For the Connected Missionary

Missionary Geek

Bank of video editing monitors.This school year we did streaming video school for our son’s classes. Here are some things we learned along the way and suggestions for others who are on deputation or furlough and need to travel while still doing school.

This information is for those who are doing video school through some type of streaming program. If you use DVDs for your program then you only need a video player and monitor to watch the videos. This could be a computer, portable video player or a TV and DVD player.

Our Setup

In a nutshell, we simply depended on finding WiFi wherever we needed to do school. Because of the expense of mobile broadband and the fact that we felt we would be in plenty of places with Internet available, we choose to skip the mobile broadband options. When we did not have an Internet connection at the places we were staying we packed up our gear and headed to a local library. Fortunately, every library that we visited for this purpose had a sufficient Internet connection for us to do the classes we needed. And who doesn’t like spending half the day in a library?

There were a few times when having mobile broadband would have been nice, but in each of those cases where getting to a convenient Internet connection was difficult, we also did not have cell phone reception. Mobile broadband would not have helped at all.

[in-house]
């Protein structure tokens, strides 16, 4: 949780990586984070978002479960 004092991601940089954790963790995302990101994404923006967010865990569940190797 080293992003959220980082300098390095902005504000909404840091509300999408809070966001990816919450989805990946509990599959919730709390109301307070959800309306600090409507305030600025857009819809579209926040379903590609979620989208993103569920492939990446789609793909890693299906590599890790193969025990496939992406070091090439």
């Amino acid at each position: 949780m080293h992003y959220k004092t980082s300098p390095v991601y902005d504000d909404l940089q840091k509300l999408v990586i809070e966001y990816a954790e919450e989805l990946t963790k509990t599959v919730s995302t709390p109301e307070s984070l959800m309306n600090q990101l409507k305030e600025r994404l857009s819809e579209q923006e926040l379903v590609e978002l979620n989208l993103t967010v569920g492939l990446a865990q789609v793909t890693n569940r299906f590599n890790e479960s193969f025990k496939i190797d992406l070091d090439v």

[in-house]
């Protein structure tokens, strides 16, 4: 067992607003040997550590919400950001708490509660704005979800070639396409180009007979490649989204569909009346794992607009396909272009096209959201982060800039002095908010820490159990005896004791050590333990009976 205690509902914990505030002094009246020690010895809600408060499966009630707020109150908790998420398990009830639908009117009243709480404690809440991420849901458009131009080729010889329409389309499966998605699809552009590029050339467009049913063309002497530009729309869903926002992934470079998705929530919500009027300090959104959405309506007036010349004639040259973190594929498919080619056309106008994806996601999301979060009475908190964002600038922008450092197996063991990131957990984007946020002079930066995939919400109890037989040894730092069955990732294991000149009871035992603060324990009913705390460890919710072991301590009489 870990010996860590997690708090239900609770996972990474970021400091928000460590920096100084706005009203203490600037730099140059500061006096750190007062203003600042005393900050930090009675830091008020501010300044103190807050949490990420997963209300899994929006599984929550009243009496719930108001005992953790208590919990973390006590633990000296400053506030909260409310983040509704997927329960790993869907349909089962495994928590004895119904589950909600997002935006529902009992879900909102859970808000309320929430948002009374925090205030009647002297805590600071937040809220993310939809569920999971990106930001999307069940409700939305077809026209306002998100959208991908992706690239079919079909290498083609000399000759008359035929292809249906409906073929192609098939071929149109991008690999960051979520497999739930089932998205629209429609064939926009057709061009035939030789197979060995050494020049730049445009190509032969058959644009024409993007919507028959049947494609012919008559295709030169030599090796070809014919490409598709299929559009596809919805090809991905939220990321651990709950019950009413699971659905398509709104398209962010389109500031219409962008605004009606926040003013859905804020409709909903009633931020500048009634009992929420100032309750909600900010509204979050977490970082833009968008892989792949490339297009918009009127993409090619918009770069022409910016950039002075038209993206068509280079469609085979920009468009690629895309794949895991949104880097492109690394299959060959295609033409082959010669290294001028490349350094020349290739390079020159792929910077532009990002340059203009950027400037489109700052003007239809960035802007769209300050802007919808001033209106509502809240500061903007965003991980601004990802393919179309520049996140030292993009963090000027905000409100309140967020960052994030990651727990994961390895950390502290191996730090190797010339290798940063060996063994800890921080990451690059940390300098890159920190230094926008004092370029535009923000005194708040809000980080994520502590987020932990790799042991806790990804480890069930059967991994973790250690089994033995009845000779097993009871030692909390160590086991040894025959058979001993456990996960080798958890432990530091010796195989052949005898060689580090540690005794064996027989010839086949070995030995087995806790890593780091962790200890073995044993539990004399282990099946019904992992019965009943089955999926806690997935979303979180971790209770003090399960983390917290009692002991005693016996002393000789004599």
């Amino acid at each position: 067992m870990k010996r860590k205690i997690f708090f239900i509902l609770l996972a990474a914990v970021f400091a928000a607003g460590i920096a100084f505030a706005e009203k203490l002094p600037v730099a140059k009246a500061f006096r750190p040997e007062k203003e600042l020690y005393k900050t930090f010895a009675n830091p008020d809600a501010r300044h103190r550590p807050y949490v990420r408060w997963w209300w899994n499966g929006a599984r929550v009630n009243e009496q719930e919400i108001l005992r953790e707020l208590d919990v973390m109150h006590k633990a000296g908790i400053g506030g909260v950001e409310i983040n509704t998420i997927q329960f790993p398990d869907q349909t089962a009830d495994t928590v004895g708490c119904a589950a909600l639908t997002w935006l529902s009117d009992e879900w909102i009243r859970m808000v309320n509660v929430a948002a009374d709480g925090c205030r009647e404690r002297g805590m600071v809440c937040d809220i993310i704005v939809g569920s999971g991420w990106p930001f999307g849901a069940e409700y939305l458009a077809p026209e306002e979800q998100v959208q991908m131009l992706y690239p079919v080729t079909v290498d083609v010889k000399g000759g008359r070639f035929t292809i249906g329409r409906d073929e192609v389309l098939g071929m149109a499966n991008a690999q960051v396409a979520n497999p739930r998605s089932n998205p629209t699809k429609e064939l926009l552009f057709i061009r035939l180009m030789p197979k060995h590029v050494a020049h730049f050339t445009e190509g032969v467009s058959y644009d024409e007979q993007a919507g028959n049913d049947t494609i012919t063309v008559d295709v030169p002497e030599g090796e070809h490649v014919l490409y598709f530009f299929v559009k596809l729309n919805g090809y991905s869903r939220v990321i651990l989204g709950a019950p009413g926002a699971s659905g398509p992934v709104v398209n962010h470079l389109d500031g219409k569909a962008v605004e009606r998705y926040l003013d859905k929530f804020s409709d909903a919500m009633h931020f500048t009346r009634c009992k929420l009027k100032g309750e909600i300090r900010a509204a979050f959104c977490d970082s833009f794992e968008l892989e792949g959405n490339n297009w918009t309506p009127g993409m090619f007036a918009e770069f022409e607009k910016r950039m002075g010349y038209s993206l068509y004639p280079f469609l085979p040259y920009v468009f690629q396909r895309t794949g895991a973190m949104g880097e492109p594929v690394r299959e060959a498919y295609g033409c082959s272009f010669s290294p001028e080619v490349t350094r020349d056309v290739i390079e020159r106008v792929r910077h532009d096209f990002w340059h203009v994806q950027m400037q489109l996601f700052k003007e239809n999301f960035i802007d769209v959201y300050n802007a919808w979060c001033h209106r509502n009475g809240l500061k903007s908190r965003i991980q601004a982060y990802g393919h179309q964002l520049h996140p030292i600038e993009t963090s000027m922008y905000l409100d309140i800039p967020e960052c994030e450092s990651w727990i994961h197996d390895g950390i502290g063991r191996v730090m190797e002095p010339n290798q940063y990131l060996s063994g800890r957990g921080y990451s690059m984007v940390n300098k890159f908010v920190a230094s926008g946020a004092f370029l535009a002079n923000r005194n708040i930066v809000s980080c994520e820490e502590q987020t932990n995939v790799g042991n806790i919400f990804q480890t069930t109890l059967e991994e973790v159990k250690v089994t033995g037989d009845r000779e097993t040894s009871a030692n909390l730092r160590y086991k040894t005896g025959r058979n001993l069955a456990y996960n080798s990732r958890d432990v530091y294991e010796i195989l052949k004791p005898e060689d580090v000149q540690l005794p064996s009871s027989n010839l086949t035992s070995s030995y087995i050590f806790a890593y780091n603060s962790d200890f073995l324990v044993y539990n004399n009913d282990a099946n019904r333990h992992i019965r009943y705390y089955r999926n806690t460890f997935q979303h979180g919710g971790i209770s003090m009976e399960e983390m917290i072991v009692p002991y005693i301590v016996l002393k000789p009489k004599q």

General Class Requirements

You need to know if some of your classes are required to be watched live or if they can be watched at any time. Some streaming programs allows you to download a copy of a lesson for viewing offline. Though it was theoretically possible to do this with our video program the downloads never worked and we never even had a great need to worry about it.

I had a friend taking online correspondence classes for his master’s degree. He was required to attend a certain number of live-streaming sessions each week. Even though he was not traveling, his at-home Internet connection was not reliable. He often had to go to a restaurant with his computer to catch a required class. Make sure the program you choose will not be compromised because of traveling.

Tech specs

Usually you need a broadband connection for video streaming. A quick and easy way to test if your connection is fast enough is to watch some videos from a variety of video streaming websites like YouTube, Vimeo or GodTube. If those work well then your Internet connection is probably sufficient.

The program we used required only a 1 Mbps connection. That is pretty slow on a broadband scale. If you have a DSL or cable Internet connection then you probably have all the bandwidth you need. However, a satellite connection may still not be fast enough.

Mobile Broadband – Do Your Research